*Doral

 

 

Follow-Up On May Weather, PGA Championship Week

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While poking around and looking at weather in PGA Championship cities one year out from its new May playing, I found one part of the country without significant weather issues.

I can reveal it to you in a screen grab of my radar app today and say definitively that this is very typical for May.

FYI, the west coast hosts two PGA's in the next decade, too!

The west coast also delivers a prime time finish, meaning about another 1 million or so viewers.

On Sunday nights, too.

Shame we only have two on the schedule in 2020 and 2028. Next TV contract bidders budget accordingly!

 

 

 

 

Aaron Wise Makes Winning Look Easy In First AT&T Byron Nelson At Trinity Forest

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If you kept waiting for Aaron Wise to show signs of nerves you had a long day in the rain-delayed 2018 AT&T Byron Nelson Classic.

The former NCAA Individual and Team champion from Oregon posted a final round 65 to break the tournament record and build on a second place finish at the Wells Fargo Championship. 

Turns out the biggest obstacle to the day was listening to his mom reel off the perks of a win and what other finishes might mean. From Will Gray's GolfChannel.com story:

“She was talking to me in the hotel about what a win could mean, what a second could mean, kind of taking me through all that,” Wise said. “I was like, I’ve got to calm down. I can’t just sit here. I said, ‘You’ve got to go.’ I kind of made her leave the room.”

Wise is only 21, something PGATour.com's Mike McAllister focused on in an excellent story from Saturday night heading into the finale.

Golfweek's David Dusek with what was in the winner's bag.

More ShotLink breakdowns are to come, but the big news for fans of minimalism will take heart in Wise dismantling the course with ball-striking prowess.

Marc Leishman hit some groovy shots around the greens and several players posted incredible scores, but the highlights are ultimately all about Wise and that swing!

From PGA Tour Entertainment:

Spieth On Trinity Forest's Debut, Possible Schedule Landing Spot

 No. 17 green, Trinity Forest

No. 17 green, Trinity Forest

Jordan Spieth's assessment of his home club Trinity Forest upon posting a -11, T21 effort suggests he saw some reporting of highly critical comments. Perhaps he's referring to Matt Kuchar longing for TPC Las Colinas?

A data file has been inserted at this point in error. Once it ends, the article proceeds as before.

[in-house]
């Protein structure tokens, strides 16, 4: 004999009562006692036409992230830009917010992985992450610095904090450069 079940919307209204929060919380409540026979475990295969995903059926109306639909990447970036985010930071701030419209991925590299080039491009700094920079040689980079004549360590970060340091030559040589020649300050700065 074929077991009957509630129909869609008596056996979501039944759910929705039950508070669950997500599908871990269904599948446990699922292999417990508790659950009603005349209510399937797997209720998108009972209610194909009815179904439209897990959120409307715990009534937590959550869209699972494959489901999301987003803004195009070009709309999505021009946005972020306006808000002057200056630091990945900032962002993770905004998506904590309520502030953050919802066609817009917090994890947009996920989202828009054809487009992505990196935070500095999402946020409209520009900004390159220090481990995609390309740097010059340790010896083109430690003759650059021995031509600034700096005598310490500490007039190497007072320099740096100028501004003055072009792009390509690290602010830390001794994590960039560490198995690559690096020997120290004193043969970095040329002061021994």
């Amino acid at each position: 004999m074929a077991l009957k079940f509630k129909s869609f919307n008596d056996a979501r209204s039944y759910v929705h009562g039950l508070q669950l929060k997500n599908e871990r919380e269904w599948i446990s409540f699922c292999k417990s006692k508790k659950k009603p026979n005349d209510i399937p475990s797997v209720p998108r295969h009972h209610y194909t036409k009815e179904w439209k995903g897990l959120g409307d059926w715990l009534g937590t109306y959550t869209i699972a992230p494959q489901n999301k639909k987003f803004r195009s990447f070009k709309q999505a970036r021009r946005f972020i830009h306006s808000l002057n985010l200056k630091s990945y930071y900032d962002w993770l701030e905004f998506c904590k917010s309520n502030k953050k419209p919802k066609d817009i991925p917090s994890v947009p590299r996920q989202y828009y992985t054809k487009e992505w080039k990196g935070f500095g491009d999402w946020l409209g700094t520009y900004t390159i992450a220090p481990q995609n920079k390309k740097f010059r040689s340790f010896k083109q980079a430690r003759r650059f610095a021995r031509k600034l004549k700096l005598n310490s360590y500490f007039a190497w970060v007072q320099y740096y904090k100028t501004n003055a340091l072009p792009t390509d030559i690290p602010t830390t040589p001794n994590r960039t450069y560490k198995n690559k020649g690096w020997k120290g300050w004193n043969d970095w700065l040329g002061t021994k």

Either way, all of his assessments are worth a read if you are into this kind of (architecture) thing. 

Q. Lot of questions about Trinity Forest going into this week. What do you think was accomplished in this tournament?

JORDAN SPIETH: I think -- I think it was a really positive outcome for the golf course and the tournament here and I say that partly because it really was but also because a year back when the caddy event was here and other players came and played it it wasn't playing the way it's intended to play. It was too new, wasn't ready yet and got some really bad reviews.

I think compared to the initial reviews what I heard this week, and I know it's been reported differently, I was talking to all the players, I asked a lot of guys, I didn't hear one bad thing said.

A lot of guys said, "It's grown on me day to day, I really enjoyed it as a change of pace, I had a lot of fun playing this golf course." Those were lines guys were using this week and shouldn't be reported any differently.

It was an overwhelmingly positive outlook from the players that played. I think as the greens continue to fill in and mature, they'll only be more consistent and the course gets better.

He was asked about next year and suggested the schedule landing spot is still up in the air:

Q. (Inaudible)
JORDAN SPIETH: I think it's going to -- it's a totally different schedule next year and this will be a completely -- I mean it could be a similar time, it could be a different time of the year within a month or two, and I think it will depend on what tournaments it's near.

Changing golf courses around a Players Championship, the Colonial, that's very popular, Muirfield, U.S. Open, this allows for a week off with the unknowns and it makes total sense for guys to skip.

I think having seen the coverage and listening to what I was talking about the other players saying, I mean if it becomes a week before a Major or at least in a better time in the schedule, then the field will drastically change. Otherwise it will get a little bit better.

It's a shame Dallas turns so miserably hot, but a post-U.S. Open playing in the last week of June or first week of July and serving as Open Championship preparation and Open Qualifying Series would be a great spot for Trinity Forest.

Winner's Roundup Instagram Style: Wise, Jutanagarn, Otaegui, Arnaud And Jimenez Hoist A Lovely Assortment Of Golf Trophies

Aaron Wise takes home the new crystal trophy for winning the AT&T Byron Nelson Classic debuting on the tournament's 50th anniversary. Even better the trophy creates fun facial distortions for those standing inconveniently behind the glass.

A moment he’ll never forget. #LiveUnderPar

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Ariya Jutanagarn returns to the winner's circle a month after her sister's victory, taking the LPGA's Kingsmill Championship and a fantastic salad-making bowl.

Adrian Otaegui earned a converted periscope for winning the European Tour's Belgian Knockout.

Michael Arnaud was the last player into the Web.com Tour's BMW Charity Pro-Am, reeled off two incredible stretches of golf and hoists...a steering wheel!

Miguel Angel Jimenez earned himself a Claret Jug knockoff found at an antique shop and given to the winner of the Regions Tradition.

Crenshaw Pleased With Trinity Forest Debut

A record winning score posted by a player posting some amazing ball-striking stats never hurts, but Ben Crenshaw declared his pleasure at Trinity Forest's AT&T Byron Nelson Classic debut.

From Will Gray's report for GolfChannel.com: